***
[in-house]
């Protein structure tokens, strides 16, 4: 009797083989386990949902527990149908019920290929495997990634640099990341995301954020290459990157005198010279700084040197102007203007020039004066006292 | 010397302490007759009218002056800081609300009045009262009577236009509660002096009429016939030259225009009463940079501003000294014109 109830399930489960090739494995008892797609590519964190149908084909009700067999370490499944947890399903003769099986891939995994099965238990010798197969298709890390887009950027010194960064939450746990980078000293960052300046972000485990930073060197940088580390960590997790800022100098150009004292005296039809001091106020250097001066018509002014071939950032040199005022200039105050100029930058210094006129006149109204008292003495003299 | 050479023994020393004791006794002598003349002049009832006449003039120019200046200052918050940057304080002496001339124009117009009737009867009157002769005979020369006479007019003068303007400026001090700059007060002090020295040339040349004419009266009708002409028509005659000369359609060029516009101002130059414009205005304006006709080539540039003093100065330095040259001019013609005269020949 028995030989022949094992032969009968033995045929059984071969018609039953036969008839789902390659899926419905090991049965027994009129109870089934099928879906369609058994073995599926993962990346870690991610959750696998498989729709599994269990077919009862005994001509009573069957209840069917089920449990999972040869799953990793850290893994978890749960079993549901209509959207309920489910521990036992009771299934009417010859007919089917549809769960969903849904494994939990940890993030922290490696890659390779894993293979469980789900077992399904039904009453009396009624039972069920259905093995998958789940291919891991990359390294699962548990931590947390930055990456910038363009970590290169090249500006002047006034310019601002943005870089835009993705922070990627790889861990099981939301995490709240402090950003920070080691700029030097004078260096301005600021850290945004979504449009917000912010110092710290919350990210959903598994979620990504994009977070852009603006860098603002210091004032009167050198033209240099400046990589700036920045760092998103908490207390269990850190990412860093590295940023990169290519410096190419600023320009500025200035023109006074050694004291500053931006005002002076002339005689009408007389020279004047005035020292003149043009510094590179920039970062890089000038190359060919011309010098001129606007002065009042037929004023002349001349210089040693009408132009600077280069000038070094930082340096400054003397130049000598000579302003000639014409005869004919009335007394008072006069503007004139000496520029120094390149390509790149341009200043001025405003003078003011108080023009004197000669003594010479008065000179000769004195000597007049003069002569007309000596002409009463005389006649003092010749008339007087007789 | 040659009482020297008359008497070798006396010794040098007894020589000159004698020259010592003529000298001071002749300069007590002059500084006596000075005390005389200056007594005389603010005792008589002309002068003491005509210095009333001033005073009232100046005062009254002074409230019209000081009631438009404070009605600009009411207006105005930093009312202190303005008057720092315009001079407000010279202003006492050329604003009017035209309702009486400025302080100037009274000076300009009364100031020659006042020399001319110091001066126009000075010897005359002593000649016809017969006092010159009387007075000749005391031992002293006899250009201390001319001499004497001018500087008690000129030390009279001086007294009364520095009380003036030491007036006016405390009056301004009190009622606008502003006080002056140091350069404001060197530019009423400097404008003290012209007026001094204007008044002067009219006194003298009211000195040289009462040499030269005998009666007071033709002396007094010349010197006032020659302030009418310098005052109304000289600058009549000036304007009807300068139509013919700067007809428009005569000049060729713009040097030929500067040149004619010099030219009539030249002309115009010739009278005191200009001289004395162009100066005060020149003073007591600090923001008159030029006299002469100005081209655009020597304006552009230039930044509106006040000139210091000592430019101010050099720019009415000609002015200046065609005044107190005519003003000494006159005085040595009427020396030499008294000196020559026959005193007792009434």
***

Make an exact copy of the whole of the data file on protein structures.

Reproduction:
[in-house]
């Protein structure tokens, strides 16, 4: 009797083989386990949902527990149908019920290929495997990634640099990341995301954020290459990157005198010279700084040197102007203007020039004066006292 | 010397302490007759009218002056800081609300009045009262009577236009509660002096009429016939030259225009009463940079501003000294014109 109830399930489960090739494995008892797609590519964190149908084909009700067999370490499944947890399903003769099986891939995994099965238990010798197969298709890390887009950027010194960064939450746990980078000293960052300046972000485990930073060197940088580390960590997790800022100098150009004292005296039809001091106020250097001066018509002014071939950032040199005022200039105050100029930058210094006129006149109204008292003495003299 | 050479023994020393004791006794002598003349002049009832006449003039120019200046200052918050940057304080002496001339124009117009009737009867009157002769005979020369006479007019003068303007400026001090700059007060002090020295040339040349004419009266009708002409028509005659000369359609060029516009101002130059414009205005304006006709080539540039003093100065330095040259001019013609005269020949 028995030989022949094992032969009968033995045929059984071969018609039953036969008839789902390659899926419905090991049965027994009129109870089934099928879906369609058994073995599926993962990346870690991610959750696998498989729709599994269990077919009862005994001509009573069957209840069917089920449990999972040869799953990793850290893994978890749960079993549901209509959207309920489910521990036992009771299934009417010859007919089917549809769960969903849904494994939990940890993030922290490696890659390779894993293979469980789900077992399904039904009453009396009624039972069920259905093995998958789940291919891991990359390294699962548990931590947390930055990456910038363009970590290169090249500006002047006034310019601002943005870089835009993705922070990627790889861990099981939301995490709240402090950003920070080691700029030097004078260096301005600021850290945004979504449009917000912010110092710290919350990210959903598994979620990504994009977070852009603006860098603002210091004032009167050198033209240099400046990589700036920045760092998103908490207390269990850190990412860093590295940023990169290519410096190419600023320009500025200035023109006074050694004291500053931006005002002076002339005689009408007389020279004047005035020292003149043009510094590179920039970062890089000038190359060919011309010098001129606007002065009042037929004023002349001349210089040693009408132009600077280069000038070094930082340096400054003397130049000598000579302003000639014409005869004919009335007394008072006069503007004139000496520029120094390149390509790149341009200043001025405003003078003011108080023009004197000669003594010479008065000179000769004195000597007049003069002569007309000596002409009463005389006649003092010749008339007087007789 | 040659009482020297008359008497070798006396010794040098007894020589000159004698020259010592003529000298001071002749300069007590002059500084006596000075005390005389200056007594005389603010005792008589002309002068003491005509210095009333001033005073009232100046005062009254002074409230019209000081009631438009404070009605600009009411207006105005930093009312202190303005008057720092315009001079407000010279202003006492050329604003009017035209309702009486400025302080100037009274000076300009009364100031020659006042020399001319110091001066126009000075010897005359002593000649016809017969006092010159009387007075000749005391031992002293006899250009201390001319001499004497001018500087008690000129030390009279001086007294009364520095009380003036030491007036006016405390009056301004009190009622606008502003006080002056140091350069404001060197530019009423400097404008003290012209007026001094204007008044002067009219006194003298009211000195040289009462040499030269005998009666007071033709002396007094010349010197006032020659302030009418310098005052109304000289600058009549000036304007009807300068139509013919700067007809428009005569000049060729713009040097030929500067040149004619010099030219009539030249002309115009010739009278005191200009001289004395162009100066005060020149003073007591600090923001008159030029006299002469100005081209655009020597304006552009230039930044509106006040000139210091000592430019101010050099720019009415000609002015200046065609005044107190005519003003000494006159005085040595009427020396030499008294000196020559026959005193007792009434």